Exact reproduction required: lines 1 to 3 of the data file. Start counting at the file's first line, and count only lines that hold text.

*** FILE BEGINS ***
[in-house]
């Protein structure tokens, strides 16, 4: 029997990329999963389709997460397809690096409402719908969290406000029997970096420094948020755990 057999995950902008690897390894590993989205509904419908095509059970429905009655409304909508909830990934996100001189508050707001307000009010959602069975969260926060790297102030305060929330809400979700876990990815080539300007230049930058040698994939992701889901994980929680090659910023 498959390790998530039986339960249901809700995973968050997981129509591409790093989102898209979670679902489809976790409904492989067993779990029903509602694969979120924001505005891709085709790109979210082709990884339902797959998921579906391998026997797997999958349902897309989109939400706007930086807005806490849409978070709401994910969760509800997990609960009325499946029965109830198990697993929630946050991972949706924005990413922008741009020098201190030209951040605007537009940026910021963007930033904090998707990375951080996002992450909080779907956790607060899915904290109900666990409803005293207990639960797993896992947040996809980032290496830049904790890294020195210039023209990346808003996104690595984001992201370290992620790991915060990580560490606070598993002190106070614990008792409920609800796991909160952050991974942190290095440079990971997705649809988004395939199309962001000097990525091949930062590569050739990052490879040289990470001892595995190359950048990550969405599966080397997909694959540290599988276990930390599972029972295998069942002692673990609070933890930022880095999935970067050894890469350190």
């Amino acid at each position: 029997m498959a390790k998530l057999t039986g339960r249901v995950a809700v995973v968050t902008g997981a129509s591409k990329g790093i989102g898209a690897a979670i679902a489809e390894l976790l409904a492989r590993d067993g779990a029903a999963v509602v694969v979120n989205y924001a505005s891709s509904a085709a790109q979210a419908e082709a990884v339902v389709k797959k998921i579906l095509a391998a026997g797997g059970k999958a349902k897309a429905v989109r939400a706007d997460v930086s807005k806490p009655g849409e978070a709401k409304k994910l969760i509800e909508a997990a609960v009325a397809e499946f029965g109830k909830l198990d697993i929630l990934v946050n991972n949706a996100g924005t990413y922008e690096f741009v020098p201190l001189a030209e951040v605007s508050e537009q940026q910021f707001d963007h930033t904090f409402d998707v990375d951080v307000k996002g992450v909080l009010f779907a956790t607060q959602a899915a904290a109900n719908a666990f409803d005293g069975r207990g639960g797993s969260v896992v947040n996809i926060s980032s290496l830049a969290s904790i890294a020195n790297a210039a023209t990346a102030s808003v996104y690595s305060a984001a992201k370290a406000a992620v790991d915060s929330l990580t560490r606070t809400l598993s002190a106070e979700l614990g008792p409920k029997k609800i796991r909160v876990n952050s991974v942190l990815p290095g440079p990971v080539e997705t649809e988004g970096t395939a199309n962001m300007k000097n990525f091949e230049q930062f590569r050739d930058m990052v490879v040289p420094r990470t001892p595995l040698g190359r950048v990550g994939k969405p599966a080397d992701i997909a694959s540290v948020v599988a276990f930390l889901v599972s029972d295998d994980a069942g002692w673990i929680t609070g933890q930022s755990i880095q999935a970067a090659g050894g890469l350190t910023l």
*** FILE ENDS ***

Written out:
[in-house]
């Protein structure tokens, strides 16, 4: 029997990329999963389709997460397809690096409402719908969290406000029997970096420094948020755990 057999995950902008690897390894590993989205509904419908095509059970429905009655409304909508909830990934996100001189508050707001307000009010959602069975969260926060790297102030305060929330809400979700876990990815080539300007230049930058040698994939992701889901994980929680090659910023 498959390790998530039986339960249901809700995973968050997981129509591409790093989102898209979670679902489809976790409904492989067993779990029903509602694969979120924001505005891709085709790109979210082709990884339902797959998921579906391998026997797997999958349902897309989109939400706007930086807005806490849409978070709401994910969760509800997990609960009325499946029965109830198990697993929630946050991972949706924005990413922008741009020098201190030209951040605007537009940026910021963007930033904090998707990375951080996002992450909080779907956790607060899915904290109900666990409803005293207990639960797993896992947040996809980032290496830049904790890294020195210039023209990346808003996104690595984001992201370290992620790991915060990580560490606070598993002190106070614990008792409920609800796991909160952050991974942190290095440079990971997705649809988004395939199309962001000097990525091949930062590569050739990052490879040289990470001892595995190359950048990550969405599966080397997909694959540290599988276990930390599972029972295998069942002692673990609070933890930022880095999935970067050894890469350190």
């Amino acid at each position: 029997m498959a390790k998530l057999t039986g339960r249901v995950a809700v995973v968050t902008g997981a129509s591409k990329g790093i989102g898209a690897a979670i679902a489809e390894l976790l409904a492989r590993d067993g779990a029903a999963v509602v694969v979120n989205y924001a505005s891709s509904a085709a790109q979210a419908e082709a990884v339902v389709k797959k998921i579906l095509a391998a026997g797997g059970k999958a349902k897309a429905v989109r939400a706007d997460v930086s807005k806490p009655g849409e978070a709401k409304k994910l969760i509800e909508a997990a609960v009325a397809e499946f029965g109830k909830l198990d697993i929630l990934v946050n991972n949706a996100g924005t990413y922008e690096f741009v020098p201190l001189a030209e951040v605007s508050e537009q940026q910021f707001d963007h930033t904090f409402d998707v990375d951080v307000k996002g992450v909080l009010f779907a956790t607060q959602a899915a904290a109900n719908a666990f409803d005293g069975r207990g639960g797993s969260v896992v947040n996809i926060s980032s290496l830049a969290s904790i890294a020195n790297a210039a023209t990346a102030s808003v996104y690595s305060a984001a992201k370290a406000a992620v790991d915060s929330l990580t560490r606070t809400l598993s002190a106070e979700l614990g008792p409920k029997k609800i796991r909160v876990n952050s991974v942190l990815p290095g440079p990971v080539e997705t649809e988004g970096t395939a199309n962001m300007k000097n990525f091949e230049q930062f590569r050739d930058m990052v490879v040289p420094r990470t001892p595995l040698g190359r950048v990550g994939k969405p599966a080397d992701i997909a694959s540290v948020v599988a276990f930390l889901v599972s029972d295998d994980a069942g002692w673990i929680t609070g933890q930022s755990i880095q999935a970067a090659g050894g890469l350190t910023l």